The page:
26 May, 2024
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Minister steps in to prevent 20% insurance shock


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The Minister for Work Health and Safety, Sophie Cotsis, has stepped in to save small businesses from being hit with an average 20 per cent insurance premium increase.

Minister Cotsis wrote to icare, the state’s workplace injury insurer, late on Friday directing it to limit average premium increase to 8 per cent in each of the next three financial years.

Minister Cotsis acknowledged this would still be incredibly tough on small businesses, but noted the an average increase was limited to 8 per cent in future years there was a lot more work ahead to put downward pressure on any average increase. 

However, the Minister warned against false hope, saying it would still take years to fix a decade of dysfunction in the state’s injured workers compensation system.

Incoming briefs received by the new government warn that the nominal insurer is so seriously run down it will not regain financial sustainability without significant premium increases.

The briefings make clear that the primary reason for this is the previous government’s refusal to put in place adequate rate increases between 2014 and 2021. 

The previous government was warned last year it would need to increase premiums by 15 per cent – and if it didn’t, even higher increases would be needed in future years.

Currently the average premium rate is 1.48 per cent of wages, well below both the break-even point of 1.91 per cent and the national average of 1.7 per cent.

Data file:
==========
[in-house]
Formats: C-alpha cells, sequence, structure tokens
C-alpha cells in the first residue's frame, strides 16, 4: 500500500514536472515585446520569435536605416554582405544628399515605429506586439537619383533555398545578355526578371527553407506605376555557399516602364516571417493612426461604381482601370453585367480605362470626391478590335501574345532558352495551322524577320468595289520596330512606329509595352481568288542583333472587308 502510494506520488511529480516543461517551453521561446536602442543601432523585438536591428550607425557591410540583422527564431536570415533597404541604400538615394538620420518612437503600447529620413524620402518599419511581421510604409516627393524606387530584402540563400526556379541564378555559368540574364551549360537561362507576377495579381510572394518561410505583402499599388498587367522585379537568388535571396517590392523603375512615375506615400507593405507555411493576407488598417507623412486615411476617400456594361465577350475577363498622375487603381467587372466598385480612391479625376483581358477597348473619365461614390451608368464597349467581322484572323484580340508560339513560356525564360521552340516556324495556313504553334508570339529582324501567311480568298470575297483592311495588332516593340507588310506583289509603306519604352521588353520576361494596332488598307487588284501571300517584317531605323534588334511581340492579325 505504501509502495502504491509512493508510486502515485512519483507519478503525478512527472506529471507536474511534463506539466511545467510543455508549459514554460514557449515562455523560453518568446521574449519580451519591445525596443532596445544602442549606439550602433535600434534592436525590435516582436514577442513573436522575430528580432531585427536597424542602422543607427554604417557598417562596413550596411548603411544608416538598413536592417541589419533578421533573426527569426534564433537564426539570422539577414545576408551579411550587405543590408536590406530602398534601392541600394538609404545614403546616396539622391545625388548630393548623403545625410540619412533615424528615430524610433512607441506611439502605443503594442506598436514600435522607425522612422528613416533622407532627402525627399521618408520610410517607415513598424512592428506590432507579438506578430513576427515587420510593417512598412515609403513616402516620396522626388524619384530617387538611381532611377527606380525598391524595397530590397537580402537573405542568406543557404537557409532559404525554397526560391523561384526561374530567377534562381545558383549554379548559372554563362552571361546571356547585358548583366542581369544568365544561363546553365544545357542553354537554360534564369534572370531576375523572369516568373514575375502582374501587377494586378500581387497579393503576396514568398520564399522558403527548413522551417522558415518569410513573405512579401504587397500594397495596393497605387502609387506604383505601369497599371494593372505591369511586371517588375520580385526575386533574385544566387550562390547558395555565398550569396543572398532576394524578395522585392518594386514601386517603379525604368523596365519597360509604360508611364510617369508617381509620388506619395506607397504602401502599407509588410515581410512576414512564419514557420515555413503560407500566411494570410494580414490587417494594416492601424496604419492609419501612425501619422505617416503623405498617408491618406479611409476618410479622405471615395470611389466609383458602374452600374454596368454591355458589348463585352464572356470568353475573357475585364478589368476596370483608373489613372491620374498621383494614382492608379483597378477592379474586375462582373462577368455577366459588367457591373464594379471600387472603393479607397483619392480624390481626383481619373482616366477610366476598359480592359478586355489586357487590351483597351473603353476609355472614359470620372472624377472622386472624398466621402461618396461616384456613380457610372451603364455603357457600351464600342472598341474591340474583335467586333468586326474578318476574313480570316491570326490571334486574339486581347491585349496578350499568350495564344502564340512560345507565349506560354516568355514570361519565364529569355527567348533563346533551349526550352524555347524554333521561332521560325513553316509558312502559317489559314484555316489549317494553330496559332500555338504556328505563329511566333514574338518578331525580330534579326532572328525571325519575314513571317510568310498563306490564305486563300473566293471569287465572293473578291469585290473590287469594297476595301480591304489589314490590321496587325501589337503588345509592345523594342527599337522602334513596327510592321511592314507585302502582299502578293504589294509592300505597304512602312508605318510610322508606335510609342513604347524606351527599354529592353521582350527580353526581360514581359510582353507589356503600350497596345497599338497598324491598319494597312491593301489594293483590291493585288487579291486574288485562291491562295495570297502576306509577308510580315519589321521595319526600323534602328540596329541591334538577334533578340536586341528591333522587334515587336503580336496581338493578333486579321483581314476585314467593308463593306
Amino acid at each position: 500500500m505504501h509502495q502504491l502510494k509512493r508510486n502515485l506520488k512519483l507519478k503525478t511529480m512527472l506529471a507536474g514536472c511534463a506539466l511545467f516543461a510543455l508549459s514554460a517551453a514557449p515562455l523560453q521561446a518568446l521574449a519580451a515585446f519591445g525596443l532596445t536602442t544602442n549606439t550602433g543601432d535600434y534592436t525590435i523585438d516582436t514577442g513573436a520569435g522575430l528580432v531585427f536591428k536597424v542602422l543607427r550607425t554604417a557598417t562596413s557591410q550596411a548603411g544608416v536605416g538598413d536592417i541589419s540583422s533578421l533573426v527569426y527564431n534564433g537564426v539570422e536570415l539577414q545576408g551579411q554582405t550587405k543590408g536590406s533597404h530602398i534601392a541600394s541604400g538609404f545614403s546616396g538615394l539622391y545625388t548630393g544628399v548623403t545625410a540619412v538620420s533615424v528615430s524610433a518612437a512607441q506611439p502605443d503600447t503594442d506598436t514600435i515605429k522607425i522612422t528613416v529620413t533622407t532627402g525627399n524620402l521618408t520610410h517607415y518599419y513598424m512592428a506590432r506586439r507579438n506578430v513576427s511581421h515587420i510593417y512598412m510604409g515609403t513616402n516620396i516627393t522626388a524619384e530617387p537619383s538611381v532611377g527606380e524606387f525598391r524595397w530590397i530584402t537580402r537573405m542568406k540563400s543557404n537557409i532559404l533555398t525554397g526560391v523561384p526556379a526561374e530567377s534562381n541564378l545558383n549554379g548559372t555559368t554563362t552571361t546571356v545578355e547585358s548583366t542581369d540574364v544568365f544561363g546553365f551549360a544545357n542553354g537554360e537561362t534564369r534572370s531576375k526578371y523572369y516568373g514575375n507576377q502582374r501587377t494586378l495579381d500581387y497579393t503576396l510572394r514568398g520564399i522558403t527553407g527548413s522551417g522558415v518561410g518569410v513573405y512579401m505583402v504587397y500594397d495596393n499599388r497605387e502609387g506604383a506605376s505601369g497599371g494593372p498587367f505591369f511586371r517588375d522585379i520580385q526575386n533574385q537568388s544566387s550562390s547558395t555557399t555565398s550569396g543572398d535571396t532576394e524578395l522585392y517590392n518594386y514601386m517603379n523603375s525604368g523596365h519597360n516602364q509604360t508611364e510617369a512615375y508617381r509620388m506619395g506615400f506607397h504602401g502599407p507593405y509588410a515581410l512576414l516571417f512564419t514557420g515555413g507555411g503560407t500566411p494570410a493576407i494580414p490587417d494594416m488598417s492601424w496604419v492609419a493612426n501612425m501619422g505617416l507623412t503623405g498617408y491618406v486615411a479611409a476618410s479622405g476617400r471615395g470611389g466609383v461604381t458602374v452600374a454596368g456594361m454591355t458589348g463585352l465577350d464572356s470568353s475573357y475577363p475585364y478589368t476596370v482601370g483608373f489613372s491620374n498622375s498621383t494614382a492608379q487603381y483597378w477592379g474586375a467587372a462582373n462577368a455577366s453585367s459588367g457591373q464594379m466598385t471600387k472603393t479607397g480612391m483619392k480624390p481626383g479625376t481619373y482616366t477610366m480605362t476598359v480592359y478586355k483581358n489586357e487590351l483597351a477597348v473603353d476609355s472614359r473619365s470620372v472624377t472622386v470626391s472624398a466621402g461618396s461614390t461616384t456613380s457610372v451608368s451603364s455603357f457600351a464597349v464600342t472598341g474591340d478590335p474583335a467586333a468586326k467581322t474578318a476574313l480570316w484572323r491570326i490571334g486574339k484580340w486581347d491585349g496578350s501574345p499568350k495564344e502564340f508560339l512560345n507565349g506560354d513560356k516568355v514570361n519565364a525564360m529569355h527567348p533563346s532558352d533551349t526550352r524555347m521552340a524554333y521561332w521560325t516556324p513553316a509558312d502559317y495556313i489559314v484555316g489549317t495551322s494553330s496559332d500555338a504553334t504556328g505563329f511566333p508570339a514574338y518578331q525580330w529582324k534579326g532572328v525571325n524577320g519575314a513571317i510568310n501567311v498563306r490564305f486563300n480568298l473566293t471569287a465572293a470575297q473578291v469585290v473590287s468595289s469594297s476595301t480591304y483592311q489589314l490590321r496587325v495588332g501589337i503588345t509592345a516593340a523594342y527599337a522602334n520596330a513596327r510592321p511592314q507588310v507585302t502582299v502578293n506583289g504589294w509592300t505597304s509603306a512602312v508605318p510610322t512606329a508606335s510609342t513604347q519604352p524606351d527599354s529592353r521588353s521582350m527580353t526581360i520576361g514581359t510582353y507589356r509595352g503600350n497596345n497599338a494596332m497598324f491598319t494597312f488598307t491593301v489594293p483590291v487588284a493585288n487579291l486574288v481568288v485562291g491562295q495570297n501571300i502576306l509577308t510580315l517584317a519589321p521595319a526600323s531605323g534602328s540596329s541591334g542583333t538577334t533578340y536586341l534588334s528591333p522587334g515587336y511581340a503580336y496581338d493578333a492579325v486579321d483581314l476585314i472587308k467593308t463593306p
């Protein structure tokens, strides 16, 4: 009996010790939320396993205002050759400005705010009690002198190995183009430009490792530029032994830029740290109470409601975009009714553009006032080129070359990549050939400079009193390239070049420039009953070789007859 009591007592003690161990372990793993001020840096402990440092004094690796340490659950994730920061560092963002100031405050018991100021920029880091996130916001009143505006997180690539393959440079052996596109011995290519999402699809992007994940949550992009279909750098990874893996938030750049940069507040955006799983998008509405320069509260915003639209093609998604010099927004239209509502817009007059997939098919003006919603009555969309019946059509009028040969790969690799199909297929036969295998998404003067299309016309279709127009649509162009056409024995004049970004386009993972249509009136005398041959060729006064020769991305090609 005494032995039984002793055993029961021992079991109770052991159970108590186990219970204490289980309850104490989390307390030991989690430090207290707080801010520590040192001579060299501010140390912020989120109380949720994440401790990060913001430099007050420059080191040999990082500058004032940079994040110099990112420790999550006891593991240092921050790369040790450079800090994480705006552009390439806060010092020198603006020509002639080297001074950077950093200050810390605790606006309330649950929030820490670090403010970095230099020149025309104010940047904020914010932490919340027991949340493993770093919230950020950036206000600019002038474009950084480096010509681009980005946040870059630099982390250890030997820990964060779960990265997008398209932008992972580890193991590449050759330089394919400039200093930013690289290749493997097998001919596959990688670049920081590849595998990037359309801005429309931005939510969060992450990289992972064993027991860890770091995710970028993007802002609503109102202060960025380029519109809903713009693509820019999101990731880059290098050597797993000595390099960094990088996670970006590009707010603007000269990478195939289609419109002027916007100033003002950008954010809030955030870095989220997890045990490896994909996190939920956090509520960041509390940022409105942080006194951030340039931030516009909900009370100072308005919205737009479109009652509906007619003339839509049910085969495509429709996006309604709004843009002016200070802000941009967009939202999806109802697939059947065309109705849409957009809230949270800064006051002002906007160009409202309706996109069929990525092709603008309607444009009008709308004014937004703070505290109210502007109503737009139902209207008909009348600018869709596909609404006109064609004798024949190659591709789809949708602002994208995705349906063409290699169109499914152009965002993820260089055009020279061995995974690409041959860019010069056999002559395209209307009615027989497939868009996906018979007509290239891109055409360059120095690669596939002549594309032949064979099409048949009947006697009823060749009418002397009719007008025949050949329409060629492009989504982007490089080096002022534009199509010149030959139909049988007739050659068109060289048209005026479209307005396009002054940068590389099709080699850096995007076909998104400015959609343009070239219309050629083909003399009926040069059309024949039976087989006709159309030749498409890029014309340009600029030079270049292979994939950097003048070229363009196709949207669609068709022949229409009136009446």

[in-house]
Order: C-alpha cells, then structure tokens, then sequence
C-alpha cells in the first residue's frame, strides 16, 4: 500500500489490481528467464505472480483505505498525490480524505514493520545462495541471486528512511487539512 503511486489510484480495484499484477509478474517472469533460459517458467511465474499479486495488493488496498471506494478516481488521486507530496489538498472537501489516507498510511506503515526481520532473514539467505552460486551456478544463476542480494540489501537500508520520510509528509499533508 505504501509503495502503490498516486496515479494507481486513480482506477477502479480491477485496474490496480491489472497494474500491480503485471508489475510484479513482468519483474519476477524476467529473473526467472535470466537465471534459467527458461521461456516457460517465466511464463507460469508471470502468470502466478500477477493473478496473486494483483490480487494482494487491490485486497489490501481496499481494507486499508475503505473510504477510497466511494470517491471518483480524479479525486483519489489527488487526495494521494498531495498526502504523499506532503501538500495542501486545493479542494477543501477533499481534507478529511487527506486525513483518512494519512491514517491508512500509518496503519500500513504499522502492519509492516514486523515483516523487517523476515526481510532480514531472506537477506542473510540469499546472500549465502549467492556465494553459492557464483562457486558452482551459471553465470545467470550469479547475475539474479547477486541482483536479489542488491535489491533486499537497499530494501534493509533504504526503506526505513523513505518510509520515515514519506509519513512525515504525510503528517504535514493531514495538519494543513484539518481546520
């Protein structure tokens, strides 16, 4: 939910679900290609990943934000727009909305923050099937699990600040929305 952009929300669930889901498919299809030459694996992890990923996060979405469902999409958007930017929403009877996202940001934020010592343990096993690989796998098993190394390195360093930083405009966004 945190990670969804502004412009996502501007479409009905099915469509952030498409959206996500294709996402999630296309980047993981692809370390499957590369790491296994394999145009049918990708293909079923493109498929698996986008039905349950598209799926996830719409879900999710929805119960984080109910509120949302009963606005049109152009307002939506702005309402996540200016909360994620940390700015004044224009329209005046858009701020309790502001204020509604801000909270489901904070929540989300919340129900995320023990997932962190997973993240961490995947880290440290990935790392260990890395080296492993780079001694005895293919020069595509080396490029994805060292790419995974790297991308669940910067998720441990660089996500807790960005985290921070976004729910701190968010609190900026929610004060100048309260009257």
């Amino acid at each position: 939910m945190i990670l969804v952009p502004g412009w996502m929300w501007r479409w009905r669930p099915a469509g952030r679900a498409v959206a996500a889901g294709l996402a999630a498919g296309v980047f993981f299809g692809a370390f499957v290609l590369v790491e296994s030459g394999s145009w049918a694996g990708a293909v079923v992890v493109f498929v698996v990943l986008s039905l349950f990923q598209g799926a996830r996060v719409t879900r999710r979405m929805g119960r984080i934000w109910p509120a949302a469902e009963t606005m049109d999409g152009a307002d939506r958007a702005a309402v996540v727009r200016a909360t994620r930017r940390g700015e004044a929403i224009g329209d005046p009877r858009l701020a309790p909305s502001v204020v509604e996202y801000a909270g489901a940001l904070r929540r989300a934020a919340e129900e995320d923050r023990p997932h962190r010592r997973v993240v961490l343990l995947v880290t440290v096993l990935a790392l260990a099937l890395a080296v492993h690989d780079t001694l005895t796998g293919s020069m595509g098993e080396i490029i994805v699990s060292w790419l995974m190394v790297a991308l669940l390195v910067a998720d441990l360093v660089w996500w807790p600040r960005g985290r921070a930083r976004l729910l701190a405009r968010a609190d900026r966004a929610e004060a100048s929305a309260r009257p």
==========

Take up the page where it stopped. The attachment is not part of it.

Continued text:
This crunch point comes after years of scandal including a $140 million IT contract awarded in a seven-day tender and an $18 million printing contract awarded without tender to the Liberal Party’s printer and a major donor.

In 2018, icare launched a model where the new claims were largely managed by a single claims service provider – a move which injured workers and businesses both agree was a disaster. Icare is now moving away from this model.

“Since taking office I have been advised of the parlous financial state of the workplace injury system. It is entirely unacceptable,” Ms Cotsis said.

“Small businesses have been through so much hardship over the last few years. We are putting in place an immediate process of reform with the needs of both business and workers paramount.

“It will take years to fix a decade of decline in the workers compensation system, but the reform starts now.”

Example Case Study of an 8% average premium increase in FY2023/24

The premium that an individual employer will be charged is dependent on a number of factors including the industry of the employer, the total wages paid and the employer’s claims experience.

For example, a small business restaurant owner whose wages are $200,000 and has a premium of $3,700, can expect a new premium of approximately $4,000 in FY 2023/24, an increase of $300. 

icare offers a 7.5% premium discount incentive for employers who have a good safety record. Employers can also pay their premium by the month or if they chose to pay the full amount by the due date, they will receive an additional 3% premium discount.

A focus on prevention and proactively supporting injured workers to return to work is the best way to keep premiums low. 

For specific enquiries about their premium, employers can contact icare on 13 44 22, 7am-7pm Monday to Friday.

Sophie Cotsis

Minister for Industrial Relations Minister for Work Health and Safety

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